Tuesday, May 28, 2013

I miss the life that never was.

Welcome to the Taboo Carnival. Our topic this spring is “I Miss My Life!” 

This post was written for inclusion in the quarterly Taboo Carnival hosted by Momma Jorje and Hybrid Rasta Mama. This month our participants reflect on life before and after motherhood and “missing” some of the aspects of life without children. 

Please read to the end to find a list of links to the other carnival participants.

When I think about my life before Daniel came into our family, there's honestly not much I long for.  Sure, I wish I got more sleep, or that I could jump in the car to run a quick errand, or stay up late to watch movies. But it feels like it's been so long since any of those things were a regular part of my life that I don't really miss them anymore. As cliche as it may sound, I really like that my life has a clear purpose since becoming a parent: to love and guide this little person as he grows. Everyday I mother my child in the best ways I know. I pour my heart out for him. I crash. (Repeat.)

But there are things that I miss about my life: I miss the things that didn't happen. I miss the experiences I wished to have with Daniel. I miss the life that never was.

I believe I entered into motherhood with my eyes wide open. (Or I was as prepared as anyone can be to do something she's never done before.) Jaymz and I consciously chose to conceive a child, I had experience with child development through my nursing training, and I had tons of experience with babysitting. I was so excited when I found out I was pregnant, and I felt ready to become a mother.

What I didn't expect was that we would have a child with special needs. I did not know how extremely hard it would be (at times) to parent a child who is outside the range of neurotypical. I did not know how it would affect our relationships with our friends and extended family members, or that Daniel's challenges would make it so difficult to establish or maintain connections with others.

So now I miss the family gatherings. I miss the (fun, easy, happy, relatively carefree) vacations. I miss the activities and outings that other families seem to be able to pull off fairly effortlessly. I miss changing plans to do something fun or different at the spur of the moment, just because. I miss all the things I wish I could've enjoyed with Daniel when he was a baby: going to playgroups, taking music/swimming/yoga classes, playing with him at the park, and taking advantage of flying frequently with a no fare "lap child" to visit family and friends—just to name a few.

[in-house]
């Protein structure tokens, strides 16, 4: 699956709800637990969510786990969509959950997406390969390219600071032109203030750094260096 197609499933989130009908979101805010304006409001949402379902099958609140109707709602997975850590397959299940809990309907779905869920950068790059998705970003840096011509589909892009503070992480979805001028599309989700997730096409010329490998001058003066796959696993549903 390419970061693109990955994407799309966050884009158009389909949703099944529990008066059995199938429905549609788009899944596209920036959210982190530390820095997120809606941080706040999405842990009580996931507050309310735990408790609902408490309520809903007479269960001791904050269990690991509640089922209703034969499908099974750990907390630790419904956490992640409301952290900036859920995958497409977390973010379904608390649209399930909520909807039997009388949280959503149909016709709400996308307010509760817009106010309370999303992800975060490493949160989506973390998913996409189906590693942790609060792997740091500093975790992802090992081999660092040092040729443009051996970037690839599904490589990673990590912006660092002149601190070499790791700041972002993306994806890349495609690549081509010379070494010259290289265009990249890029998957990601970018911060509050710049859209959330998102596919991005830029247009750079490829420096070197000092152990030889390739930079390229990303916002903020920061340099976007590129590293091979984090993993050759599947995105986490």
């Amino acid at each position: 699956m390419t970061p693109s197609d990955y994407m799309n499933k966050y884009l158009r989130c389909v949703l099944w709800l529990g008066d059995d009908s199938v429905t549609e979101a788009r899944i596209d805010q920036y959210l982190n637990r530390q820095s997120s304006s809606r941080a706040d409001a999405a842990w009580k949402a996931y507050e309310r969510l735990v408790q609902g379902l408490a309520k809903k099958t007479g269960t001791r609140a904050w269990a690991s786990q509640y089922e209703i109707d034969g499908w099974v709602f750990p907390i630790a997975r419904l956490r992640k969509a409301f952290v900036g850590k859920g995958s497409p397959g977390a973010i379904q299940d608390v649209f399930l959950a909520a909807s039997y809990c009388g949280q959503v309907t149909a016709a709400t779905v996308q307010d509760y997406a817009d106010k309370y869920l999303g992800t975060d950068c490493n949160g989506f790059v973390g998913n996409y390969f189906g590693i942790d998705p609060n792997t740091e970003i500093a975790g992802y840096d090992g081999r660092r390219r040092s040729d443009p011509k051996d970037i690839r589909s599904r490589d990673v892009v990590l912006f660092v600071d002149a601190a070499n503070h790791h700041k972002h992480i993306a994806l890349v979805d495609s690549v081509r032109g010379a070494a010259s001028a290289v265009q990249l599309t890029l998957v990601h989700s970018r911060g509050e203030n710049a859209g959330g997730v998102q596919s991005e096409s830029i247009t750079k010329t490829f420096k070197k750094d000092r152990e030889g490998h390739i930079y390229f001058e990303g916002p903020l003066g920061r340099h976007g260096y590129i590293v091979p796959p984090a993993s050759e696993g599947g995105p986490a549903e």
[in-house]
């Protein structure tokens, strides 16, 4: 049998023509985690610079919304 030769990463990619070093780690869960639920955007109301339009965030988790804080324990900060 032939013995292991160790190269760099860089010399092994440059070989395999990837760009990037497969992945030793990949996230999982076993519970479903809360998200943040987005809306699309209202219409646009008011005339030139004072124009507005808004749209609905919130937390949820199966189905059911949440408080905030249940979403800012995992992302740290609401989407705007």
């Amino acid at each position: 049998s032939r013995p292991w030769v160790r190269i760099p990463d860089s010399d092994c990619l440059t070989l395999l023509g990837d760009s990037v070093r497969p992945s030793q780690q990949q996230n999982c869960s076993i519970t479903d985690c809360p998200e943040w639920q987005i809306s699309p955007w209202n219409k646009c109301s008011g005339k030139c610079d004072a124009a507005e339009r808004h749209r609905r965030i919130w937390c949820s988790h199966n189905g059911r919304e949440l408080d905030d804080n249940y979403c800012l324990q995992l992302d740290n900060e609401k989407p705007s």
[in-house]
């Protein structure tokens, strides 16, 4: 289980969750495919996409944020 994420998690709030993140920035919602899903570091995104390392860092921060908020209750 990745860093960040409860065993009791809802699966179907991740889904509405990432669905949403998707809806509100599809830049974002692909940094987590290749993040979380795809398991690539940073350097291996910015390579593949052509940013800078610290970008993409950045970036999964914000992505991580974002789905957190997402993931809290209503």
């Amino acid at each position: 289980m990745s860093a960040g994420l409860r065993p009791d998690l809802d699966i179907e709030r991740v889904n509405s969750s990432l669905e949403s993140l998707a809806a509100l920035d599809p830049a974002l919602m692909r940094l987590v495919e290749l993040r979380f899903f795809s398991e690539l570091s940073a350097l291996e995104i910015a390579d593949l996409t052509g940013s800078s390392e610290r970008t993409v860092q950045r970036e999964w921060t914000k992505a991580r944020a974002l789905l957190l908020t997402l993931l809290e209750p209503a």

Of course, there are many wonderful, joyful, and rewarding things about mothering my child. I believe ours is the perfect family for him, and I can't imagine my life without him in it.

At the same time, there are things I grieve because I had hoped for and envisioned such a different experience: for myself and for him. There are moments that make my heart ache with sadness at witnessing his struggle.

And I can assure you: I won't miss these parts someday.

The Taboo Carnival
Visit Momma Jorje and Hybrid Rasta Mama to find out how you can participate in the next Taboo Carnival! Enjoy the posts from this month’s Carnival participants:

  • 10 Drastic Differences Between Life Before and After Becoming A Mother — Jennifer at Hybrid Rasta Mama compares her life before and after becoming a mother and muses on why it is pretty incredible despite never having a moment alone.

  • Everyone Misses Sleep — Jorje of Momma Jorje misses the same things that most moms miss, but with some little quirks...

  • Sometimes — ANonyMous @ Radical Ramblings reflects on the things she misses about being childless, despite the fact she wouldn't change her decision to become a mother for anything.